December 2 – Saturday of the Twenty-eighth Week after Pentecost (11th of Luke) Luke 12:32-40
Ready Alert: Luke 12:32-40, especially vs. 40: “Therefore you also be ready, for the Son of Man is coming at
an hour you do not expect.” It is one thing to become an Orthodox Christian; it is another to live as a responsive
servant of Christ at all times and under every circumstance. To do so means being on “ready alert,” to borrow a
term from the military, emergency teams, and the utility companies. Terms such as on call, available, responsive,
and prepared characterize such a manner of living. Ask anyone who has served guard duty under combat
conditions, or a worker in an emergency room, or a utility repairman coping with a major storm.
Because most of us are not sufficiently aware of the actual conditions prevailing in the spiritual dimension
of this life, we behave like inexperienced children – we are liable to paralysis by fear, over-dependence on familiar
resources, and an inattentiveness to heart matters. For this reason, Christ our Lord provides instruction and
encouragement to awaken us and bring us to a higher state of alert. We hear these words in every Divine Liturgy:
“Let us attend!”
The Lord Jesus begins with fear, encouraging us not to lose heart. God the Father keeps His promises. In
fact, our Lord asserts that it is the Father’s capable, able, and good pleasure to bring about the Kingdom of God,
to assert His reign over all facets of the entire creation. God is concerned with every matter and action, even those
we cannot see physically.
However, fear, once unloosed and accepted, can either paralyze us or stampede us to great harm. In every
situation where surprise or boredom dominates, Christ encourages us to trust God’s promises such as eternal life
(1 Jn 2:25), rejoicing (Ps 29:5), comfort in trials (Is 43:2), providence (Rom 8:28), grace to face whatever comes
(2 Cor 12:9), and much, much more. Let our first response to any hint of fear be confession and a declaration of
our trust in God. It is a matter of fighting back against the weakening within ourselves by choosing to trust in the
Lord, despite whatever we may feel.
A likely occasion for fear is physical loss and a shortfall of material resources, for we tend to be oriented
toward the physical realm rather than the spiritual. Hence, it is necessary to declare that we are merely the stewards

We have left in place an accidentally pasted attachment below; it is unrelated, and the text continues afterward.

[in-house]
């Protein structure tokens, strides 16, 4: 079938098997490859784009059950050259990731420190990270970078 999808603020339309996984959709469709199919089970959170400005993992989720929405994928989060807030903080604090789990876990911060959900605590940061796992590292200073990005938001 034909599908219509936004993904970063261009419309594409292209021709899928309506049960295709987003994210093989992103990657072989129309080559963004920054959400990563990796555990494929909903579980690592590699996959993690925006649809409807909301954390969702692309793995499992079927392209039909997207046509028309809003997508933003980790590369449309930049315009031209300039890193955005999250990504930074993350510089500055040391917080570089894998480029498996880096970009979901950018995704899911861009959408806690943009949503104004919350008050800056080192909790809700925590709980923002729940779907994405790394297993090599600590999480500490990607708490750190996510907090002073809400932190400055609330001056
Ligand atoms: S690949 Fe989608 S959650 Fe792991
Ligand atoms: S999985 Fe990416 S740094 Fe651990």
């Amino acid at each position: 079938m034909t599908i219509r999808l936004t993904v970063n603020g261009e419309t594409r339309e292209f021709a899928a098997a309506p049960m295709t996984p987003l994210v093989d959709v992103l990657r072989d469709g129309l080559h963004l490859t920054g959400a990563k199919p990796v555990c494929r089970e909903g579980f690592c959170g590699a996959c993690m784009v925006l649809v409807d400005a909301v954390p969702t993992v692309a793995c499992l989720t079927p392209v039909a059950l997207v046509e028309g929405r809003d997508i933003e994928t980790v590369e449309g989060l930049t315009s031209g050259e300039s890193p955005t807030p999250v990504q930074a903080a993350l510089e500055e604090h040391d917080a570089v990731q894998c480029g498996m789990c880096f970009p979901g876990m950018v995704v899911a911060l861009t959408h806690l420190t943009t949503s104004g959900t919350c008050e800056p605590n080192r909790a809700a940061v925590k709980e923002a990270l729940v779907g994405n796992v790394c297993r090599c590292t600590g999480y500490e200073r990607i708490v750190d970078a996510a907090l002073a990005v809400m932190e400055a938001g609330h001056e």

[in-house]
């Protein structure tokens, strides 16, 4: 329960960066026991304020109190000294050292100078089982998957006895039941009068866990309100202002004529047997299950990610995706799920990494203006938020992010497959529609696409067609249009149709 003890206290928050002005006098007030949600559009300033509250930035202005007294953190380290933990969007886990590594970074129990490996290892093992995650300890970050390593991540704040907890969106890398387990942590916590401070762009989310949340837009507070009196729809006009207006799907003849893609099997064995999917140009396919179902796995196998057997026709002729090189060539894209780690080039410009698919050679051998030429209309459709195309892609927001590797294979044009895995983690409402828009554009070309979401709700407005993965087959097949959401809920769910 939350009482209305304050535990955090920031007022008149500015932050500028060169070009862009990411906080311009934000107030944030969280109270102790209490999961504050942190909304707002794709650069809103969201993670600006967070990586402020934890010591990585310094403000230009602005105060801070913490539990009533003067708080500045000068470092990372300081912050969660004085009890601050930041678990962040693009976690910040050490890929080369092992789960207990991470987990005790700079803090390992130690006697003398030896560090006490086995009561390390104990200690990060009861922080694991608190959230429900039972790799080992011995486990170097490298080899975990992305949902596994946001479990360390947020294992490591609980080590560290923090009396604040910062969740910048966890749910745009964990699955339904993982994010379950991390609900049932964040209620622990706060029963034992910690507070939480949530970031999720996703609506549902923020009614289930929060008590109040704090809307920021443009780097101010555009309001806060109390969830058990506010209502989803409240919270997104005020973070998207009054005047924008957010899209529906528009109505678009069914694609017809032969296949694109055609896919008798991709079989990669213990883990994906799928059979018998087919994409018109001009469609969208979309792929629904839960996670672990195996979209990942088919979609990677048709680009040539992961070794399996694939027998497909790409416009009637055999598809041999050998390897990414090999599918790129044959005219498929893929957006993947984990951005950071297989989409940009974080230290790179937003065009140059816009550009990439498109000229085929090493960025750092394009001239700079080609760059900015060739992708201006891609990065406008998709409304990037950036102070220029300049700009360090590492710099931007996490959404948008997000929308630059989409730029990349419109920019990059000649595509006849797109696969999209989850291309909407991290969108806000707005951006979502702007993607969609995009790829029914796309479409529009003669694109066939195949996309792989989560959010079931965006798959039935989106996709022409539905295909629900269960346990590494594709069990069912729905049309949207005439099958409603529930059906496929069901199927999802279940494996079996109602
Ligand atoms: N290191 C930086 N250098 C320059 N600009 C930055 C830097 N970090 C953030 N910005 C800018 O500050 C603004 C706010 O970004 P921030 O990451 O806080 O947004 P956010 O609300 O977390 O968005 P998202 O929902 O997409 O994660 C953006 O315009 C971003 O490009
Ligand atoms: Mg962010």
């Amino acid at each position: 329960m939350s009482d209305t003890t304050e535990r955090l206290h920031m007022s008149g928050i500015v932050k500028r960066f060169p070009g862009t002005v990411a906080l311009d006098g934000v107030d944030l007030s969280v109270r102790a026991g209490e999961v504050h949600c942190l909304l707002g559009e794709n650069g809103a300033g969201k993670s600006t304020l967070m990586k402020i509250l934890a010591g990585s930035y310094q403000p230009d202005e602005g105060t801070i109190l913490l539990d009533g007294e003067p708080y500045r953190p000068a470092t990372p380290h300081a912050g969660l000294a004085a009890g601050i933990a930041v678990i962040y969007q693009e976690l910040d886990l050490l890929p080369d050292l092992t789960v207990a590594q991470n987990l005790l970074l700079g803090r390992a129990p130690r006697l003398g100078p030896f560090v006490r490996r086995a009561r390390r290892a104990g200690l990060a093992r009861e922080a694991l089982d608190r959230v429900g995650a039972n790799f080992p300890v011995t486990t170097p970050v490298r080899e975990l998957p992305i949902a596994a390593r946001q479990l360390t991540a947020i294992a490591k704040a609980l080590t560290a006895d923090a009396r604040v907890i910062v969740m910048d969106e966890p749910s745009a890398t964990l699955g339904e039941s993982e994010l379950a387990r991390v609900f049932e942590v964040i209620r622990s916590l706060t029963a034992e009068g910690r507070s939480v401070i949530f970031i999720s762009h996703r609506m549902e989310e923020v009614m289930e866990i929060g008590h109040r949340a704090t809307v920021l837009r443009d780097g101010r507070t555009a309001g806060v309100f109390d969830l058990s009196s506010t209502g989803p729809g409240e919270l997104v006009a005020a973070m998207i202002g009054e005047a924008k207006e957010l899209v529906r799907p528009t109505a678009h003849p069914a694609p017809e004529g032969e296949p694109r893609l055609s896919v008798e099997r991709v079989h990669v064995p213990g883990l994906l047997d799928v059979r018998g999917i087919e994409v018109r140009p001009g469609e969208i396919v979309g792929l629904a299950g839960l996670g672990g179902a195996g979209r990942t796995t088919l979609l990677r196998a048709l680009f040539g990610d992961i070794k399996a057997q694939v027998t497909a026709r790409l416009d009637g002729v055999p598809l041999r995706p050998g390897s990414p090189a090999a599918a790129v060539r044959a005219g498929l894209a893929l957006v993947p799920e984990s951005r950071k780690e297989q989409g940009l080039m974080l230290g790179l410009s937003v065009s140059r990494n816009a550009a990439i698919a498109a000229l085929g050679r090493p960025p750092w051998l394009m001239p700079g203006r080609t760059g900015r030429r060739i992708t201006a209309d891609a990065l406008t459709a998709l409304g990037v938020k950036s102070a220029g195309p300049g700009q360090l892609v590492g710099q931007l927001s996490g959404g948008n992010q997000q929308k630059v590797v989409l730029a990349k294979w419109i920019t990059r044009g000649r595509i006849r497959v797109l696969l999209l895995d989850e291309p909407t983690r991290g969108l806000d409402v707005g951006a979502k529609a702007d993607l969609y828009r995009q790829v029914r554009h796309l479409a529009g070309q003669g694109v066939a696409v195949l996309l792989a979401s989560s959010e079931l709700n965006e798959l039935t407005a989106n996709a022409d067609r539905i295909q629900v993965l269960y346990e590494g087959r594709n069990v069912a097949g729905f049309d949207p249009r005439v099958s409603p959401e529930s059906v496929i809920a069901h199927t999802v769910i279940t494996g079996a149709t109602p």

of what is in our hands and under our control. All earthly things are the Lord’s, not ours. An excellent approach
to putting material things in their place is to tithe ten percent of our income – and then to go beyond that by
making regular offerings for those in need. The Lord Jesus frequently directs us to give alms and to apply the
standards of the Kingdom to the handling of our finances. We must remember that “where [our] treasure is, there
[our] heart will be also” (Lk 12:34). Above all, we are to value what God values: the condition of our hearts, the
quality of our motives, and our capacity to love.
Throughout this Gospel passage, Christ sets watchfulness before us. We are to wait and look for Him,
ready to respond to whatever God allows to come in life. First and foremost, we should respond in ways that are
pleasing to Him: “Let your waist be girded and your lamps burning; and you yourselves be like men who wait for
their master” (vss. 35-36).
Note that watchfulness moves in two directions simultaneously: a readiness to please God is coupled with
the inclination to resist suggestions from the enemy (vs. 39). Our foe has his devices! He makes suggestions
constantly. Never doubt that the wolf of souls is planning a trap for us every day, in every step along the way.
Nevertheless, we have hope, for “the Son of Man is coming” (vs. 40). Since we know not when, let us strive to
be alert at all times!
In the night I rise up early beseeching Thee, O Lover of mankind. Lighten me and guide me to Thy
commandments. Teach me, O Savior, to do Thy will. – Canon of Meatfare Sunday